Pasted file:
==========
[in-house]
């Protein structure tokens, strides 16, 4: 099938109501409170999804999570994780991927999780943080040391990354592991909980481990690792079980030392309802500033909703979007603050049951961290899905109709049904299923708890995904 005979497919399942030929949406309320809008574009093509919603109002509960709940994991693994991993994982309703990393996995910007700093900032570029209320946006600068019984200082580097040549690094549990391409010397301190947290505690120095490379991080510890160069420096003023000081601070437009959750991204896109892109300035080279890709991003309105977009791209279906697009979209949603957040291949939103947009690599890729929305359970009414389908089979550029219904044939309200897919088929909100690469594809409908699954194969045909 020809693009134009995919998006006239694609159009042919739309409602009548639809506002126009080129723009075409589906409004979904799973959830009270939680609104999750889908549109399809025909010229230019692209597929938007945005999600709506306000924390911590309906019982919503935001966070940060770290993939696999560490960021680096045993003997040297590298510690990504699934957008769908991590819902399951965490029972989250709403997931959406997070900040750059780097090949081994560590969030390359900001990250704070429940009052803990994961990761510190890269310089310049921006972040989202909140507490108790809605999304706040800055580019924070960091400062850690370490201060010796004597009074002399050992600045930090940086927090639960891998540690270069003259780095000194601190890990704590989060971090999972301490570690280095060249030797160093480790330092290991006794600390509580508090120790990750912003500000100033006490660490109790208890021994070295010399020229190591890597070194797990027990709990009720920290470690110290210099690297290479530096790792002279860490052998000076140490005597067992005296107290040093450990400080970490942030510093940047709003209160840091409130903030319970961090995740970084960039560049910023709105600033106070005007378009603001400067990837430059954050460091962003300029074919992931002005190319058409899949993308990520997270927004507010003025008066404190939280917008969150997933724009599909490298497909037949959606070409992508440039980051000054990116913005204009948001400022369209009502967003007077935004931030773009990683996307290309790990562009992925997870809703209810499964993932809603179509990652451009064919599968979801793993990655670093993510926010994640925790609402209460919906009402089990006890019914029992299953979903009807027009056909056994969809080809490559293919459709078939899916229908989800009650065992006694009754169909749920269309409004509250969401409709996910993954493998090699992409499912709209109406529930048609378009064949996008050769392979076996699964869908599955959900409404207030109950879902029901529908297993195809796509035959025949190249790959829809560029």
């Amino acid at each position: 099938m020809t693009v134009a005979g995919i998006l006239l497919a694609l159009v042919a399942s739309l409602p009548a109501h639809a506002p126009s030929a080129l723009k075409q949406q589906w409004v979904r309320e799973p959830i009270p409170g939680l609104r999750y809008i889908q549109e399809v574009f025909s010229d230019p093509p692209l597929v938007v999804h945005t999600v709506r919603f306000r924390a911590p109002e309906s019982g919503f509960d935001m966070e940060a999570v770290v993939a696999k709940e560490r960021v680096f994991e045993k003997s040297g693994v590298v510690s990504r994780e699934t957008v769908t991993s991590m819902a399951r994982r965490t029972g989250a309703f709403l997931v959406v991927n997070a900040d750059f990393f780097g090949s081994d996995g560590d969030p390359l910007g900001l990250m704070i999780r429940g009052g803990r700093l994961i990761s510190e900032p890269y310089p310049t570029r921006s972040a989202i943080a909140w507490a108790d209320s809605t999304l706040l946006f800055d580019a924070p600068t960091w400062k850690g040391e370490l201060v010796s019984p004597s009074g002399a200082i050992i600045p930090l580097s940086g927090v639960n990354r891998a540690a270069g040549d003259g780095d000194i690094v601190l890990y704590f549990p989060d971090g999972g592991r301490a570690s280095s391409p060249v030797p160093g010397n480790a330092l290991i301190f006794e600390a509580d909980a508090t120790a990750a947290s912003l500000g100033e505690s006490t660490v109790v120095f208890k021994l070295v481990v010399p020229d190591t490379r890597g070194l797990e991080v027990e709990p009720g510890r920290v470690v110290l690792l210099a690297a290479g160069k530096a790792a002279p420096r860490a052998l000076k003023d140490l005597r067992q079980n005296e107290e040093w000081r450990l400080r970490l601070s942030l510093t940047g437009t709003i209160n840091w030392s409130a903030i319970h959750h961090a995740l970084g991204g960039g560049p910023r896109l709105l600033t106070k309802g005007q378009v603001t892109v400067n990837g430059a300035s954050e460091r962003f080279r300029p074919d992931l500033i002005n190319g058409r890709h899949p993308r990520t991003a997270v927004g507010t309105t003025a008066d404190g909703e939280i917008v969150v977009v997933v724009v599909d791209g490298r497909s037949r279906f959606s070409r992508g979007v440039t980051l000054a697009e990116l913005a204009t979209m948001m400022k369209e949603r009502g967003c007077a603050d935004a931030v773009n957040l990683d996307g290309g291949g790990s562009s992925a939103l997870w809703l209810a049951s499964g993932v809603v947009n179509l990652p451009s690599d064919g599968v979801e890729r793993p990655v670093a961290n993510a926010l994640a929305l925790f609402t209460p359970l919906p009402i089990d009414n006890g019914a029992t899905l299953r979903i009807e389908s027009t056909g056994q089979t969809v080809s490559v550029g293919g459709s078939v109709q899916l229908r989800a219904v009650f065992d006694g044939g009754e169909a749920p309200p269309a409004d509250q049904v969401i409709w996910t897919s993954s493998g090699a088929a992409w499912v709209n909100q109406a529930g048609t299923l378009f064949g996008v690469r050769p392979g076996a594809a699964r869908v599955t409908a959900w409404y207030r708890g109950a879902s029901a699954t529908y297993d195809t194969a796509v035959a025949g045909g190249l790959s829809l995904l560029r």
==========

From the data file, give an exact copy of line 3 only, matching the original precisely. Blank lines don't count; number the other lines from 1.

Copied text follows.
């Amino acid at each position: 099938m020809t693009v134009a005979g995919i998006l006239l497919a694609l159009v042919a399942s739309l409602p009548a109501h639809a506002p126009s030929a080129l723009k075409q949406q589906w409004v979904r309320e799973p959830i009270p409170g939680l609104r999750y809008i889908q549109e399809v574009f025909s010229d230019p093509p692209l597929v938007v999804h945005t999600v709506r919603f306000r924390a911590p109002e309906s019982g919503f509960d935001m966070e940060a999570v770290v993939a696999k709940e560490r960021v680096f994991e045993k003997s040297g693994v590298v510690s990504r994780e699934t957008v769908t991993s991590m819902a399951r994982r965490t029972g989250a309703f709403l997931v959406v991927n997070a900040d750059f990393f780097g090949s081994d996995g560590d969030p390359l910007g900001l990250m704070i999780r429940g009052g803990r700093l994961i990761s510190e900032p890269y310089p310049t570029r921006s972040a989202i943080a909140w507490a108790d209320s809605t999304l706040l946006f800055d580019a924070p600068t960091w400062k850690g040391e370490l201060v010796s019984p004597s009074g002399a200082i050992i600045p930090l580097s940086g927090v639960n990354r891998a540690a270069g040549d003259g780095d000194i690094v601190l890990y704590f549990p989060d971090g999972g592991r301490a570690s280095s391409p060249v030797p160093g010397n480790a330092l290991i301190f006794e600390a509580d909980a508090t120790a990750a947290s912003l500000g100033e505690s006490t660490v109790v120095f208890k021994l070295v481990v010399p020229d190591t490379r890597g070194l797990e991080v027990e709990p009720g510890r920290v470690v110290l690792l210099a690297a290479g160069k530096a790792a002279p420096r860490a052998l000076k003023d140490l005597r067992q079980n005296e107290e040093w000081r450990l400080r970490l601070s942030l510093t940047g437009t709003i209160n840091w030392s409130a903030i319970h959750h961090a995740l970084g991204g960039g560049p910023r896109l709105l600033t106070k309802g005007q378009v603001t892109v400067n990837g430059a300035s954050e460091r962003f080279r300029p074919d992931l500033i002005n190319g058409r890709h899949p993308r990520t991003a997270v927004g507010t309105t003025a008066d404190g909703e939280i917008v969150v977009v997933v724009v599909d791209g490298r497909s037949r279906f959606s070409r992508g979007v440039t980051l000054a697009e990116l913005a204009t979209m948001m400022k369209e949603r009502g967003c007077a603050d935004a931030v773009n957040l990683d996307g290309g291949g790990s562009s992925a939103l997870w809703l209810a049951s499964g993932v809603v947009n179509l990652p451009s690599d064919g599968v979801e890729r793993p990655v670093a961290n993510a926010l994640a929305l925790f609402t209460p359970l919906p009402i089990d009414n006890g019914a029992t899905l299953r979903i009807e389908s027009t056909g056994q089979t969809v080809s490559v550029g293919g459709s078939v109709q899916l229908r989800a219904v009650f065992d006694g044939g009754e169909a749920p309200p269309a409004d509250q049904v969401i409709w996910t897919s993954s493998g090699a088929a992409w499912v709209n909100q109406a529930g048609t299923l378009f064949g996008v690469r050769p392979g076996a594809a699964r869908v599955t409908a959900w409404y207030r708890g109950a879902s029901a699954t529908y297993d195809t194969a796509v035959a025949g045909g190249l790959s829809l995904l560029r």